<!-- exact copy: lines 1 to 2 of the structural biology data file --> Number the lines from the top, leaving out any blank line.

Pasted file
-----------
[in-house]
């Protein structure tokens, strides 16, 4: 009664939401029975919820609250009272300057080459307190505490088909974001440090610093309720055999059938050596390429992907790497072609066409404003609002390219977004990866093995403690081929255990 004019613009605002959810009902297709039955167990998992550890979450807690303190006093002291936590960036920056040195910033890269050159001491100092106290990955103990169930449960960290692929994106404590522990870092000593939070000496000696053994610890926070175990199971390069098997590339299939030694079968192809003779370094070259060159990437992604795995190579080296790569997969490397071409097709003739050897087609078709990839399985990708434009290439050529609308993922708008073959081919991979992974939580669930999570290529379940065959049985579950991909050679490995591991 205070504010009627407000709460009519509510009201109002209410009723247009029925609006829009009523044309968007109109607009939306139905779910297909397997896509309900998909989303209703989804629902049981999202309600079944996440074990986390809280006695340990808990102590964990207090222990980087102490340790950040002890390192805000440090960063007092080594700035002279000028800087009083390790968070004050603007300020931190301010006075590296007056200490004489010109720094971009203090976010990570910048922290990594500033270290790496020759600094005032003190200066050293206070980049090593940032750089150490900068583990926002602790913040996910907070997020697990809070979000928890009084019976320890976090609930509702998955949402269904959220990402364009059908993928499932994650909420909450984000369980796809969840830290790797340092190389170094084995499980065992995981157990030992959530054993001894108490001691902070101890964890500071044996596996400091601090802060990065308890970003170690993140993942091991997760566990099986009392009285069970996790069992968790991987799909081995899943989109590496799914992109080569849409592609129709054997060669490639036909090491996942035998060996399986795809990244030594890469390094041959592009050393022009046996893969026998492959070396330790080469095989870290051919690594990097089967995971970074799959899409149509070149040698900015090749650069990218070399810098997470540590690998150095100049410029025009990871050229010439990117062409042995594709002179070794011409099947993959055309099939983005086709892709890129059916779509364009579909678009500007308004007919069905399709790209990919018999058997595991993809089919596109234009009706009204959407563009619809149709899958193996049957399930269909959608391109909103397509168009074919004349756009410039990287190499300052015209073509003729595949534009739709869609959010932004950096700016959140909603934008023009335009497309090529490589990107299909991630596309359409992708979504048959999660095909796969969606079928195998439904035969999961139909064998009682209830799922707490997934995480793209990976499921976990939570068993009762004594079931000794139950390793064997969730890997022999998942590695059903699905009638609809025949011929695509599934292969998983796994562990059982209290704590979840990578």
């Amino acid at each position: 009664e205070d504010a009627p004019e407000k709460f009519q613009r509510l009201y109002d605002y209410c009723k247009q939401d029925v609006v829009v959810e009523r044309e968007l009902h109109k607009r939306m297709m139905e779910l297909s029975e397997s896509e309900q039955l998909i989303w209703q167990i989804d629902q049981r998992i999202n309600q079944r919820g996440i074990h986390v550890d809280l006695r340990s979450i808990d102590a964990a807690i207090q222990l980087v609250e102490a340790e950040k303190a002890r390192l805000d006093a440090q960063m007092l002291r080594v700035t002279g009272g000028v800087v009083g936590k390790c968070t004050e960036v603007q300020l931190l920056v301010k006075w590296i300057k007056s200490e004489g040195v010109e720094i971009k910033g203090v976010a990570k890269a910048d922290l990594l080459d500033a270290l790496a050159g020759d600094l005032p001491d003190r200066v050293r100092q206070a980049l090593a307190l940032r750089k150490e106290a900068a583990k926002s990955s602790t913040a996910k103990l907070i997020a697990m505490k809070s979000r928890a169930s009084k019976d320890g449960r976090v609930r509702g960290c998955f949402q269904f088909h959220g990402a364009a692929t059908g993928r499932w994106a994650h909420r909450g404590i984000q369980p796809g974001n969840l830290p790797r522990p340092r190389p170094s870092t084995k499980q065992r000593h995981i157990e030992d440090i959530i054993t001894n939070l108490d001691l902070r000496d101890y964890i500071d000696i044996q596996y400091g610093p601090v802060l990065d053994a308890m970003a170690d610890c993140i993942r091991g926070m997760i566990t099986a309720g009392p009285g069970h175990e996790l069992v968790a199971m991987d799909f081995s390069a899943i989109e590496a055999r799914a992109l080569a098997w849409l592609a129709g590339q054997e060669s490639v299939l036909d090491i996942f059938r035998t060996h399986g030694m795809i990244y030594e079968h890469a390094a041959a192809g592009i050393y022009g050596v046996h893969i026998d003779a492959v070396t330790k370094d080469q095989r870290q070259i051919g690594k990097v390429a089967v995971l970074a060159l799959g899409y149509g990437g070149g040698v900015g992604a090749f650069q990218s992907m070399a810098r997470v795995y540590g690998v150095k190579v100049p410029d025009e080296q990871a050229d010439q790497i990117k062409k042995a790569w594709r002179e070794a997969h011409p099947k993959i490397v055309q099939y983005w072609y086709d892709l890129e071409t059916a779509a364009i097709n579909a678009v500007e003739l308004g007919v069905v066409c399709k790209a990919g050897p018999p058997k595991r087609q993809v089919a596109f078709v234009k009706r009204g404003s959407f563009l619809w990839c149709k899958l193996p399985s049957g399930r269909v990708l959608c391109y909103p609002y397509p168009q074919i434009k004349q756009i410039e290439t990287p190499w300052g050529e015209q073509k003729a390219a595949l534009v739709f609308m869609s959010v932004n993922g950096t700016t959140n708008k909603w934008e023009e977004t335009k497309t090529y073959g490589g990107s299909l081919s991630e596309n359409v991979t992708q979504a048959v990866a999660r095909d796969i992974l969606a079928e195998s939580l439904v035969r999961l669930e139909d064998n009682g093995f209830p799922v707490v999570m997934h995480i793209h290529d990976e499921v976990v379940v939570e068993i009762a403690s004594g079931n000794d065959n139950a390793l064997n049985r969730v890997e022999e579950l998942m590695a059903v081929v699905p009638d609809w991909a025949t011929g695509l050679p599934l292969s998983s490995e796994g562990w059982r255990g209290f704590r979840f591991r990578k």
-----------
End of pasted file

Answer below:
[in-house]
């Protein structure tokens, strides 16, 4: 009664939401029975919820609250009272300057080459307190505490088909974001440090610093309720055999059938050596390429992907790497072609066409404003609002390219977004990866093995403690081929255990 004019613009605002959810009902297709039955167990998992550890979450807690303190006093002291936590960036920056040195910033890269050159001491100092106290990955103990169930449960960290692929994106404590522990870092000593939070000496000696053994610890926070175990199971390069098997590339299939030694079968192809003779370094070259060159990437992604795995190579080296790569997969490397071409097709003739050897087609078709990839399985990708434009290439050529609308993922708008073959081919991979992974939580669930999570290529379940065959049985579950991909050679490995591991 205070504010009627407000709460009519509510009201109002209410009723247009029925609006829009009523044309968007109109607009939306139905779910297909397997896509309900998909989303209703989804629902049981999202309600079944996440074990986390809280006695340990808990102590964990207090222990980087102490340790950040002890390192805000440090960063007092080594700035002279000028800087009083390790968070004050603007300020931190301010006075590296007056200490004489010109720094971009203090976010990570910048922290990594500033270290790496020759600094005032003190200066050293206070980049090593940032750089150490900068583990926002602790913040996910907070997020697990809070979000928890009084019976320890976090609930509702998955949402269904959220990402364009059908993928499932994650909420909450984000369980796809969840830290790797340092190389170094084995499980065992995981157990030992959530054993001894108490001691902070101890964890500071044996596996400091601090802060990065308890970003170690993140993942091991997760566990099986009392009285069970996790069992968790991987799909081995899943989109590496799914992109080569849409592609129709054997060669490639036909090491996942035998060996399986795809990244030594890469390094041959592009050393022009046996893969026998492959070396330790080469095989870290051919690594990097089967995971970074799959899409149509070149040698900015090749650069990218070399810098997470540590690998150095100049410029025009990871050229010439990117062409042995594709002179070794011409099947993959055309099939983005086709892709890129059916779509364009579909678009500007308004007919069905399709790209990919018999058997595991993809089919596109234009009706009204959407563009619809149709899958193996049957399930269909959608391109909103397509168009074919004349756009410039990287190499300052015209073509003729595949534009739709869609959010932004950096700016959140909603934008023009335009497309090529490589990107299909991630596309359409992708979504048959999660095909796969969606079928195998439904035969999961139909064998009682209830799922707490997934995480793209990976499921976990939570068993009762004594079931000794139950390793064997969730890997022999998942590695059903699905009638609809025949011929695509599934292969998983796994562990059982209290704590979840990578």